Finnish parents who want to go back to work are often able to successfully manage full-time jobs and parenting. This is partly because of the above reasons to do with children acquiring independence relatively early in life (i.e. walking/cycling to school on their own and staying at home alone until the parents come home from work) but also due to the fact that Finnish schools assume that most mums work and thus schools do not expect that mums have time to create elaborate fancy dress costumes, bake cakes for cake sales and organise other fundraising events, come into classes to help with maths/literacy or attend school trips. These extremely common tasks for British mums (largely due to the persistent underfunding of schools!) are practically absent from the Finnish parent-school relationship. English mums who want to go back to work full-time are likely to find it difficult to meet the expectations not only of their bosses and social workers (re independent school runs and leaving primary school-aged children home alone), but also of their children’s teachers (and even other mums!). It is no wonder many English families with working mums rely on help from grandparents or child minders/au pairs or work from home on a regular basis. Given that my husband or I don’t have family living nearby, we belong in the latter group and have an au pair who helps with childcare and housework. Not having an au pair would make it practically impossible for me or my husband to work full-time.

Our lives are busy (even with an au pair!) and we don’t have much time to watch TV, write blog posts, or take naps (which I would love to do if I had more time, and not just during World Cup matches!) but we seem to be able to just about fit everything in. We work full time, but spend our evenings and weekends playing Monopoly or Uno with the kids, bake cakes, flip pancakes, pan pop pop-corn, throw a baseball around in the garden and socialise with our friends, and that makes me feel like I’m just an ordinary Finnish mum who manages to do this without a detrimental effect on their children or their own wellbeing.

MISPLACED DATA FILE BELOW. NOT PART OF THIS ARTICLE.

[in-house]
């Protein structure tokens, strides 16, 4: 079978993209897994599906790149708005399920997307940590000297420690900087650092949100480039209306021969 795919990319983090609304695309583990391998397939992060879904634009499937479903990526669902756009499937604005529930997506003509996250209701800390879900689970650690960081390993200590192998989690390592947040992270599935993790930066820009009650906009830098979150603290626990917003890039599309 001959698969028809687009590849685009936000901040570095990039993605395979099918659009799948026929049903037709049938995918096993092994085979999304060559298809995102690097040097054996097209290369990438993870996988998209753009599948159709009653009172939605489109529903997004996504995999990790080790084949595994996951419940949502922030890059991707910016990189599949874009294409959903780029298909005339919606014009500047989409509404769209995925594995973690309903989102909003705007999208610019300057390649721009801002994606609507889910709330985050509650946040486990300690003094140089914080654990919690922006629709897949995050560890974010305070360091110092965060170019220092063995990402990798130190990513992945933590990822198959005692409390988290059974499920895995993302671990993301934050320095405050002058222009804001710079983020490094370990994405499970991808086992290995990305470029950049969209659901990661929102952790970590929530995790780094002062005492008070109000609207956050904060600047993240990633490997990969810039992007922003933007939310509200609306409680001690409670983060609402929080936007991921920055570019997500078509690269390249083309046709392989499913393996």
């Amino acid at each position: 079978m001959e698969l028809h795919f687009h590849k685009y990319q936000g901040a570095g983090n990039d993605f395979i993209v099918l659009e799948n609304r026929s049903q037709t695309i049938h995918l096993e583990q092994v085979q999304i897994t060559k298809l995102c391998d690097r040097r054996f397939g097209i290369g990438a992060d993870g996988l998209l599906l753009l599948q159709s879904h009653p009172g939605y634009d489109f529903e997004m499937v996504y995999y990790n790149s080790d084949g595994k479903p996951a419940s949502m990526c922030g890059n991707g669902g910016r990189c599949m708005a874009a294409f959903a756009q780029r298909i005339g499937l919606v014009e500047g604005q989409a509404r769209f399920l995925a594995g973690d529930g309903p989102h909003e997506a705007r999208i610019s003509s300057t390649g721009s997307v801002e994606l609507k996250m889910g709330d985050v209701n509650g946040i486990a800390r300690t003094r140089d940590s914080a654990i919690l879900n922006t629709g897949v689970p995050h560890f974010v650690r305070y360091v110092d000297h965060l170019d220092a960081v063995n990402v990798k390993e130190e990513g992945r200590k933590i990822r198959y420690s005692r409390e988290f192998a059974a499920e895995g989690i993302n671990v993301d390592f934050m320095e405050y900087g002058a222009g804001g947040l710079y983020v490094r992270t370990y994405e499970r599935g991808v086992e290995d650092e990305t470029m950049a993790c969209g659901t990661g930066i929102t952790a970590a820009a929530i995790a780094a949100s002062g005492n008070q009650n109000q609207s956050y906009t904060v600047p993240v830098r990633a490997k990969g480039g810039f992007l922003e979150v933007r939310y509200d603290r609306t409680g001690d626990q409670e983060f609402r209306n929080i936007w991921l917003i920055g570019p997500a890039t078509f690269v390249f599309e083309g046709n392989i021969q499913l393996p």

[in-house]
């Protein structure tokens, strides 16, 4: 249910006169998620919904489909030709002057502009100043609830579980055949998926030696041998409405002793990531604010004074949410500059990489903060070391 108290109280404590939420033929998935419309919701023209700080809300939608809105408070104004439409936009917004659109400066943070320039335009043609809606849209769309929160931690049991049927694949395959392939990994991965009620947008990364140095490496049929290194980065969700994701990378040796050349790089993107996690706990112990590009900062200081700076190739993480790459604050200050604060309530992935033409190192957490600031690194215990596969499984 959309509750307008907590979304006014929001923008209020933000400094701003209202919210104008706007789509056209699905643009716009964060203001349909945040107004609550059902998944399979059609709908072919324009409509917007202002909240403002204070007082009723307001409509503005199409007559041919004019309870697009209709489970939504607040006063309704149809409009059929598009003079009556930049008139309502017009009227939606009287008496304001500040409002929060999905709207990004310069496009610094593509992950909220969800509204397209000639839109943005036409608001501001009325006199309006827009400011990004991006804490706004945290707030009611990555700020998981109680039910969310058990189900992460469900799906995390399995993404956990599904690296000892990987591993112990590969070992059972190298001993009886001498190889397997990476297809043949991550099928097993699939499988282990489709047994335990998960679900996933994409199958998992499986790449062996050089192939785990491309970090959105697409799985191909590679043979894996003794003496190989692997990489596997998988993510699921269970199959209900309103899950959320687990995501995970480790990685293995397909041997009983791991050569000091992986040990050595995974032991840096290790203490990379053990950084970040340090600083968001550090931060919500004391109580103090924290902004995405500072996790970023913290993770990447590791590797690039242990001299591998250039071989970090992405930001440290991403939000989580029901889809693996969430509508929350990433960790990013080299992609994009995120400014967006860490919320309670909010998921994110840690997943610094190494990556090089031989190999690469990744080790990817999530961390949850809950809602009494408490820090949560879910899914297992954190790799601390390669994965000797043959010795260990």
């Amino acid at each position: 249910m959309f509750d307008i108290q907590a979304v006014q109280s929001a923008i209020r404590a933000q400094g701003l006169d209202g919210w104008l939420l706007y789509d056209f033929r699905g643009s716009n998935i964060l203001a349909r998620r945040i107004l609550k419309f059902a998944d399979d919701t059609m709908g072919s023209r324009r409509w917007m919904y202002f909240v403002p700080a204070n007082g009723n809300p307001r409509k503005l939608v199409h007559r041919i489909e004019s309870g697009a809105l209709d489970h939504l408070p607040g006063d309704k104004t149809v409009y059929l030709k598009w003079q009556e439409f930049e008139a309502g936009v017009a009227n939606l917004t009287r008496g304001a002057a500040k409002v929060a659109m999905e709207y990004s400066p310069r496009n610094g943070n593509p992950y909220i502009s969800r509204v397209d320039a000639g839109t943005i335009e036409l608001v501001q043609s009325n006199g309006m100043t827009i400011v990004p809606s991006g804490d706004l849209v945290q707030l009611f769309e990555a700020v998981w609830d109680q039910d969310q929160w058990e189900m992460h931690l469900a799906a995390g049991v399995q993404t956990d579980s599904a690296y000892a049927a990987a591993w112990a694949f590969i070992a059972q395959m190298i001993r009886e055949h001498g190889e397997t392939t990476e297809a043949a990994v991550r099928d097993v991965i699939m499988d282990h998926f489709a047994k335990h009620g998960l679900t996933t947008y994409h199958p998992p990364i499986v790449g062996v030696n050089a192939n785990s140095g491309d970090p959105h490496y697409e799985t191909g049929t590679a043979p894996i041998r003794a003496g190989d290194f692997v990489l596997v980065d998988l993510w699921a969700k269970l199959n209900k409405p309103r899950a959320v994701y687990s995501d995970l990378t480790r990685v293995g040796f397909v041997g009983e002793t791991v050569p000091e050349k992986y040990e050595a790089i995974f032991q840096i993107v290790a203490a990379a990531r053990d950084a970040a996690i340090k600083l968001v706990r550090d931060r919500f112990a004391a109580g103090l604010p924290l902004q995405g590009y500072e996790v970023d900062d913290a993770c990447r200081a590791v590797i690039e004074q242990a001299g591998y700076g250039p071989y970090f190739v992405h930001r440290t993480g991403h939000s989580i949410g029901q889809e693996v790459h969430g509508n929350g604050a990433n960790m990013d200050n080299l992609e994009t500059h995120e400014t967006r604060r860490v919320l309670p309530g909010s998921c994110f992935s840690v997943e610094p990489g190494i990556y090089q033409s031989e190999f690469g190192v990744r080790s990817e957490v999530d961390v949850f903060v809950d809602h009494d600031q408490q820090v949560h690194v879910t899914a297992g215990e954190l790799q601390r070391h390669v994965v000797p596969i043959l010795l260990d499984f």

But could it be that my hairbrush is telling me that one should be choosing one or the other?

Hanging out with my younger self

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If you are lucky you might be able to live to 100. Thus, one could think about life a bit like a 100 metre race (that most of us want to get through in Usain Bolt-style but in slow motion). Worryingly, instead of slow motion, I have started approaching the halfway mark of the track in Benny Hill show-style (in fast forward). Worse still, pretty much at every birthday for the past 10 years I have been able to visualise my young self around the 30 metre mark blow me a kiss goodbye.

But, this last month has been different, even though it saw me move another metre further down that 100m track. For the first time in nearly 9 years (since my son was born), I’ve had a chance to remind myself what it was like to be spontaneous and carefree. The reason being that while I have been in Japan for work for a month, my children and husband have been back home, in England.

So, four weeks ago I walked back to that 30 metre mark, embraced my young-adult self and went wild. Well, maybe wild is not an accurate word here, given that wild in my 20s meant something quite different than it means to me today. I will not go into explaining what wild meant to me in my youth, but for the past four weeks it’s meant:

  • not cooking a single lunch or dinner
  • checking my alarm clock at 6.45 am on Saturdays and Sundays, and going back to sleep for another 3 hours
  • indulging on culture (visiting temples, shrines, cemeteries and bamboo forests)
  • my social calendar having been so full with BBQs and dinners with friends, colleagues, school mums and even with some new acquaintances, takoyaki (octopus dumplings) gatherings and birthday parties that my young self would have been proud of me. (If I wanted to show off my busy social calendar I could mention that I’ve had 18 social events in the past 30 days!)